The latest addition to our Reviews Section is a piece by Catherine Bailey on A Life on Paper: Stories by Georges-Olivier Châteaureynaud, translated from the French by Edward Gauvin, and available from Small Beer Press.
Catherine Bailey is an English grad student here at the University of Rochester. (Or maybe was . . . I think she just graduated. And if so, congrats!) She reviewed Alina Bronsky’s Broken Glass Park for us last fall.
Chateaureynaud’s A Life on Paper: Stories is absolutely brilliant. It was also a finalist for this year’s Best Translated Book Award and is translated by one of the coolest & smartest translators out there. Edward has quite a fanbase . . . If you listen carefully to the video of the BTBA Award Ceremony you will hear a screams of support from the audience when his name is read.
Here’s the opening of Catherine’s review:
In reading this marvelous selection of Georges-Olivier Châteaureynaud’s short fiction, I could not help but reminisce about childhood nights spent huddled near a campfire, seated at the feet of an elder and listening, enraptured, to ghost stories. Like those master storytellers whose haunting tales were exaggerated by the play of their hands over the flame, Châteaureynaud makes expert thematic use of both light and shadow to reveal his fantastical realms of wonder and fear. His unassuming prose startles as it entrances, holding readers on the edge of elegantly rendered, fantastical dream-worlds while all at once alluding to their more nightmarish qualities. In the style of Kafka and Poe, Châteaureynaud makes the supernatural seem not only present, but ubiquitous, inclined to encroach at any moment on the humdrum lives of unsuspecting mortals. More sinister than fairy tales, yet not quite definable as horror stories, Châteaureynaud’s whimsical writings leave one unsettled and alert, appreciating anew the possibilities of the chilly night air while simultaneously feeling the urge to draw nearer to the fire—just in case.
There are no consequential clashes in Châteaureynaud’s stories, nor heroic exploits. These are Everyman stories, brushes of ordinary individuals with forces beyond their control and explanation. Protagonists may be shaken, inspired, perplexed, and disturbed by these encounters, but they are rarely surprised. This is one of the distinguishing and most enjoyable marks of Châteaureynaud’s prose—in a recurring device akin to magical realism, the author abruptly introduces a maverick element into an otherwise banal scenario, but the arrival of this supernatural intervention is accommodated by characters without much shock or disbelief. In “La Tête,” a doctor is visited by a patient who carries a still-cognizant talking head around in a sack. More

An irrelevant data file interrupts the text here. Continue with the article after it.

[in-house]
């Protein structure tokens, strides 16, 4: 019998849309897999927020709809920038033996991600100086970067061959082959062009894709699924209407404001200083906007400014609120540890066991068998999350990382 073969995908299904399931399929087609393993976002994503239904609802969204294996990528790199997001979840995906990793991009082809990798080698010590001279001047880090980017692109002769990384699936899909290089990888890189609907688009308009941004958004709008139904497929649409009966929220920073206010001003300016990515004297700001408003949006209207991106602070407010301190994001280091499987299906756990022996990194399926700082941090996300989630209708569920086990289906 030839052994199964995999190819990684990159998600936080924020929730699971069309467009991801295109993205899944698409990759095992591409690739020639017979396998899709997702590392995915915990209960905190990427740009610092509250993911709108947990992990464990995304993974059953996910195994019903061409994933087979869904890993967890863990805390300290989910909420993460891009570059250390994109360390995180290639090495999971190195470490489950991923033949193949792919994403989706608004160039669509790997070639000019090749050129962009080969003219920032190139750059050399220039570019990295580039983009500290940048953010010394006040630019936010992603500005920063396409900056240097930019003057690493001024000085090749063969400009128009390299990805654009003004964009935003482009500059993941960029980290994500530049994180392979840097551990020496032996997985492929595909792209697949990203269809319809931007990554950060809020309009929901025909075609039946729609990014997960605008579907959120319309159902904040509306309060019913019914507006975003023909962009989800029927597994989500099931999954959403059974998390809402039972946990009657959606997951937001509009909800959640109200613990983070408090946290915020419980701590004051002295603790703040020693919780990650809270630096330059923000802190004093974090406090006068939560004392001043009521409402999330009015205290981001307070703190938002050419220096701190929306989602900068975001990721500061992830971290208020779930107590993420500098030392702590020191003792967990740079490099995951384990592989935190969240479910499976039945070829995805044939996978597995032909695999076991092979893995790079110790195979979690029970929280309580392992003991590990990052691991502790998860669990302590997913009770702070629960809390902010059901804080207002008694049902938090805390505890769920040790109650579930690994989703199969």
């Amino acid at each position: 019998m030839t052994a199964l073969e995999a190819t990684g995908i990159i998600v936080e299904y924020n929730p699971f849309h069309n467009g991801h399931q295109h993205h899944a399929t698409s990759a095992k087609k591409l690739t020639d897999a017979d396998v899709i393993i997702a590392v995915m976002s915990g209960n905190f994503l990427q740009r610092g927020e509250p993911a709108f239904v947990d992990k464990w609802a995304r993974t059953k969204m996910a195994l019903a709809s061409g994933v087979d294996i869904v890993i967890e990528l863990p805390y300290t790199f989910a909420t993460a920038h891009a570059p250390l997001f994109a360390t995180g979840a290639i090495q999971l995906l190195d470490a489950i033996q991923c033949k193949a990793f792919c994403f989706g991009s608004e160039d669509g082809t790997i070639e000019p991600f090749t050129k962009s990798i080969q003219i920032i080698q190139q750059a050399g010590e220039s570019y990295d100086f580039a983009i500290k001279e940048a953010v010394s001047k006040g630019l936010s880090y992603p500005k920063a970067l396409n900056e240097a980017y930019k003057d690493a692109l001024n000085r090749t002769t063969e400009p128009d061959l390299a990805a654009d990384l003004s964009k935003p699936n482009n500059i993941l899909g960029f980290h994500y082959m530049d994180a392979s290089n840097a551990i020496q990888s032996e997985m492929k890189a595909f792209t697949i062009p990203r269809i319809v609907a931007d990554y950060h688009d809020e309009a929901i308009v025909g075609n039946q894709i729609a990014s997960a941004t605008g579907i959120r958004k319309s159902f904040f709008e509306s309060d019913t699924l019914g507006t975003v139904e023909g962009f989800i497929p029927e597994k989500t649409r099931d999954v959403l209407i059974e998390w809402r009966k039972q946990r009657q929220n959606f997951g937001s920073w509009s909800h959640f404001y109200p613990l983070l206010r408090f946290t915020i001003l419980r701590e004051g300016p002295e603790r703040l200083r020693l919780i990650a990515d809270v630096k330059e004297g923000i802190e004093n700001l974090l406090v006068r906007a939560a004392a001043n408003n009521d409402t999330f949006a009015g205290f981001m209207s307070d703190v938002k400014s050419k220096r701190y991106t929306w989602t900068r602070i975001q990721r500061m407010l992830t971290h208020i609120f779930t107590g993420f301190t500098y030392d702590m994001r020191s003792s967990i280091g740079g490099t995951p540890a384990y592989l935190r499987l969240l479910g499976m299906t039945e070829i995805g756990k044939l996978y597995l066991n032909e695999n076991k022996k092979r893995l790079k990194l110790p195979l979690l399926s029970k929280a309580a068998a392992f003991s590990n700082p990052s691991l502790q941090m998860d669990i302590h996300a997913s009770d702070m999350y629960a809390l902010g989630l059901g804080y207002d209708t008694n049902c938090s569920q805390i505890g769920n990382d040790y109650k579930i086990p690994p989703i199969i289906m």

Click here to read the entire piece.
We know so very little; so little that what we think to be knowledge is hardly worth reckoning with at all; instead we ought to settle for being pleasantly surprised if, on the edge of things, against all expectations, our. . .
Many of Virginie Despentes’s books revolve around the same central idea: “To be born a woman [is] the worst fate in practically every society.” But this message is nearly always packaged in easy-to-read books that fill you with the pleasure. . .
Ilja Leonard Pfeijffer’s La Superba is appropriately titled after the Italian city of Genoa, where, after escaping the pressures of fame in his own country, the semi-autobiographical narrator finds himself cataloguing the experiences of its mesmerizing inhabitants with the intention. . .
It took reading 44 pages of Intervenir/Intervene before I began to get a sense of what Dolores Dorantes and Rodrigo Flores Sánchez were up to. Recurring throughout these 44 pages—throughout the entire book—are shovels, shovel smacks to the face, lobelias—aha!. . .
As presaged by its title, contradiction is the theme of Peter Stamm’s novel, All Days Are Night. Gillian, a well-known television personality, remains unknowable to herself. And Hubert, a frustrated artist and Gillian’s lover, creates art through the process of. . .
It’s a rare and wonderful book that begins and ends with violence and humor. At the start of Etgar Keret’s The Seven Good Years, Keret is in a hospital waiting for the birth of his first child while nurses, in. . .
Last year, Han Kang’s The Vegetarian was an unexpected critical hit. Now, it’s just been published in the U.S. and has already received a great deal of positive critical attention. The Vegetarian was a bold book to attempt as an. . .
It’s been almost a year since the publication of Nowhere to Be Found by Bae Suah, but despite being included on the 2015 PEN Translation award longlist, and some pretty vocal support from key indie presses, the book has. . .
Jorge Eduardo Benavides’ novel La paz de los vencidos (The Peace of the Defeated) takes the form of a diary written by a nameless Peruvian thirty-something intellectual slumming it in Santa Cruz de Tenerife in Spain’s Canary Islands. Recently relocated. . .
Anyone with any interest at all in contemporary Moroccan writing must start with Souffles. A cultural and political journal, Souffles (the French word for “breaths”) was founded in 1966 by Abdellatif Laâbi and Mostafa Nissabouri. Run by a group of. . .